Characteristics of Greek myths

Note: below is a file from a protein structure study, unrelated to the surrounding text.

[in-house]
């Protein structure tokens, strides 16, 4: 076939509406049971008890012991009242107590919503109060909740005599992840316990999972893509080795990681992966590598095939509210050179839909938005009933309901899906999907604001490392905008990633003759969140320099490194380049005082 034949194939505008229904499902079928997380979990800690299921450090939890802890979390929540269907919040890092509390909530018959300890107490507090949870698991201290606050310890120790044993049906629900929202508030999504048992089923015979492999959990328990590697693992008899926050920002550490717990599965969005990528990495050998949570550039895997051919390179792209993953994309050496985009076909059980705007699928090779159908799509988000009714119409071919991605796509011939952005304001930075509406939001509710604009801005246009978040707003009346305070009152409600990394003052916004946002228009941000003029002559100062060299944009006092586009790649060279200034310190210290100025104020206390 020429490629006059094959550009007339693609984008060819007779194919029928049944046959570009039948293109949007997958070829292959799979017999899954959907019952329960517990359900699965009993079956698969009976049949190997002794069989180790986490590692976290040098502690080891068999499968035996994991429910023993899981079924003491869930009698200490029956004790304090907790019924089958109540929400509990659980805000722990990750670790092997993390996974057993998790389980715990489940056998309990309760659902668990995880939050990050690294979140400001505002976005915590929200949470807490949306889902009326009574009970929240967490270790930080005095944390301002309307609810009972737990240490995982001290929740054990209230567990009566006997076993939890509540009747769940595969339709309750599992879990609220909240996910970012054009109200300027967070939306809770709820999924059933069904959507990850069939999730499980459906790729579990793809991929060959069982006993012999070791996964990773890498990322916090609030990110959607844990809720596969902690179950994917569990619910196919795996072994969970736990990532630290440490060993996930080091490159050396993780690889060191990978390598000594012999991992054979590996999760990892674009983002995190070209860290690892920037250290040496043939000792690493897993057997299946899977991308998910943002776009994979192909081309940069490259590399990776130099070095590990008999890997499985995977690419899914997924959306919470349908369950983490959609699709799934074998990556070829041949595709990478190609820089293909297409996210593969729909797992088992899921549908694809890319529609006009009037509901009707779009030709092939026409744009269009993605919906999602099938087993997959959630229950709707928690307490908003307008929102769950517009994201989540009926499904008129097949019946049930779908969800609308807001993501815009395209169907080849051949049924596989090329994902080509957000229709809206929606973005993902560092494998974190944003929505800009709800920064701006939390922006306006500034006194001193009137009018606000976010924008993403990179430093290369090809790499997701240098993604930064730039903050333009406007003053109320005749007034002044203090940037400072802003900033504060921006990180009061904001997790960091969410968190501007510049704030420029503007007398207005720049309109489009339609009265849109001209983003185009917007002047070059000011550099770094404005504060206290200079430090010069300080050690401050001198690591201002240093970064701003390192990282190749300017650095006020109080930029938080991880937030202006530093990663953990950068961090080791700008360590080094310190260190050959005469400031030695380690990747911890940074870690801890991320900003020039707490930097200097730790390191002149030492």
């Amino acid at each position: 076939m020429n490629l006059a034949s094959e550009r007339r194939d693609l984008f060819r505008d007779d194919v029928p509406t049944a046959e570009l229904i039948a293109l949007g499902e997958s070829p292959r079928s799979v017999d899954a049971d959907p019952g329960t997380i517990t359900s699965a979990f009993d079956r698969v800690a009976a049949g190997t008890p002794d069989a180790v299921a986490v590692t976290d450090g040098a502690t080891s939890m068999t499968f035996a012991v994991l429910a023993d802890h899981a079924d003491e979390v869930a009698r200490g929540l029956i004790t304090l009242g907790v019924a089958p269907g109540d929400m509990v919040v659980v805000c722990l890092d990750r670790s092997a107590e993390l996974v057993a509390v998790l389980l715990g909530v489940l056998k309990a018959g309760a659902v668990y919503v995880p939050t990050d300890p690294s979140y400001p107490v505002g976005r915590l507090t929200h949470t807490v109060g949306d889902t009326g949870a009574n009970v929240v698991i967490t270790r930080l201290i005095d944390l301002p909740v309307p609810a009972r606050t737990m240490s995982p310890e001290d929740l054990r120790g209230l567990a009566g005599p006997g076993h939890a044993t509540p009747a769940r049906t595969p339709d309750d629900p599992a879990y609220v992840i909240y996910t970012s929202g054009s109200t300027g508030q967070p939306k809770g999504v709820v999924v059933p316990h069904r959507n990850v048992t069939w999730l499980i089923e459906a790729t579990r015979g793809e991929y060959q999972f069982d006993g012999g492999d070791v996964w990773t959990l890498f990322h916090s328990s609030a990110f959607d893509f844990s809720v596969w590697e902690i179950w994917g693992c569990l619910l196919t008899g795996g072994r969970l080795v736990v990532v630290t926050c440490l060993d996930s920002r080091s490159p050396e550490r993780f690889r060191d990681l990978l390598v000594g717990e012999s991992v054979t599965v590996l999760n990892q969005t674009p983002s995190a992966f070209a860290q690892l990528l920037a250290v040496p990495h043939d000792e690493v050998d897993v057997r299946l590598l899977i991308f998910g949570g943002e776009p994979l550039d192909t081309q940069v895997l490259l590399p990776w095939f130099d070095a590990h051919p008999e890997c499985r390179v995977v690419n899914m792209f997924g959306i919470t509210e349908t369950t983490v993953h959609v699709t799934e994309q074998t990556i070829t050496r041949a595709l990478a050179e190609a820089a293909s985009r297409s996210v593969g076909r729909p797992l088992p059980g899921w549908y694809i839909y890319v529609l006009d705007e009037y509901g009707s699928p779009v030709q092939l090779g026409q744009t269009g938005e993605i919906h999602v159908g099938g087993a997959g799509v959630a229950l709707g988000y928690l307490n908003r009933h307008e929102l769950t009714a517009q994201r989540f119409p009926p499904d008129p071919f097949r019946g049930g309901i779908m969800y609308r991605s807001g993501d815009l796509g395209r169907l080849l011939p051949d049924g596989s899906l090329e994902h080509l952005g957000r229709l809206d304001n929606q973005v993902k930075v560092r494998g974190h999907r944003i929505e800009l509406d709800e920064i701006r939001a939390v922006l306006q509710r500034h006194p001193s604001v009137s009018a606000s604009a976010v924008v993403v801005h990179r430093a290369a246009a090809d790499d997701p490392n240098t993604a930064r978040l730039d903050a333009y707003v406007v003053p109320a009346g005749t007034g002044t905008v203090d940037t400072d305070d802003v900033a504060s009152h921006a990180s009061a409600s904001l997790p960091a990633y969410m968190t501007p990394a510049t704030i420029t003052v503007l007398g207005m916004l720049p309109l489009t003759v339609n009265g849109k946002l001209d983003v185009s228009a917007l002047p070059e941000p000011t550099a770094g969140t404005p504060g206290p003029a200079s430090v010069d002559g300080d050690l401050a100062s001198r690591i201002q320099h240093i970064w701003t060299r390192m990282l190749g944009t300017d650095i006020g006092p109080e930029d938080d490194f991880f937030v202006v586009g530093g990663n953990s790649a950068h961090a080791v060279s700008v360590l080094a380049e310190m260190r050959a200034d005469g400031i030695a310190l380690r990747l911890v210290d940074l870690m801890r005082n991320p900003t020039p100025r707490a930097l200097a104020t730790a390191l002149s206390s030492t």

The Greek civilization is considered the cradle of western civilization. The deepest expression of Greek ideology, however, lay in the Greek myths which are relevant and compelling to the present day. The Greek myths are basically of two sorts. Some are used to explain everyday event like why seasons come and go or how plants bear their fruits. A second much larger group may be called the "historical" myths. Both fiction and history grew out of the two types of myths. Herodotus, in his historical recount of the great Persian War, adopted numerous themes and stories found in myths. The value and truth of the myths do not rest in the accuracy of fixed interpretations, but in their providing all free men and women with the implements and examples by which they may deepen their understanding of what it means to be a human being. Greek mythology has several distinguishing characteristics. The Greeks viewed their gods as similar in nature to themselves, differing only in power and longevity. It¡¯s therefore no surprising to see many unpleasant ¡°human¡± characteristics---jealousy, selfishness, cruelty and cunning in Greek gods. These are most obviously presented in the famous story which is claimed to be the cause of Trojan War. Overpowered by her beauty and intriguing offer, Paris, prince of Troy, handed the fateful apple to Aphrodite---Goddess of love. She set up the contest only to punish Tyndareus because she felt that she was not fully respected. Sixth-century Greek philosopher Xenophanes described Greek view of gods: ¡°Mortals think that the gods are begotten, and wear clothes like their own, and have a voice and a form. If oxen or horses or lions had hands and could draw with them and make works of art as men do, horses would draw the shapes of gods like horses, oxen like oxen; each kind would represent their bodies just like their own forms. ¡± This sort of secularism is uniquely Greek. Gods were no saviors to Greeks for...
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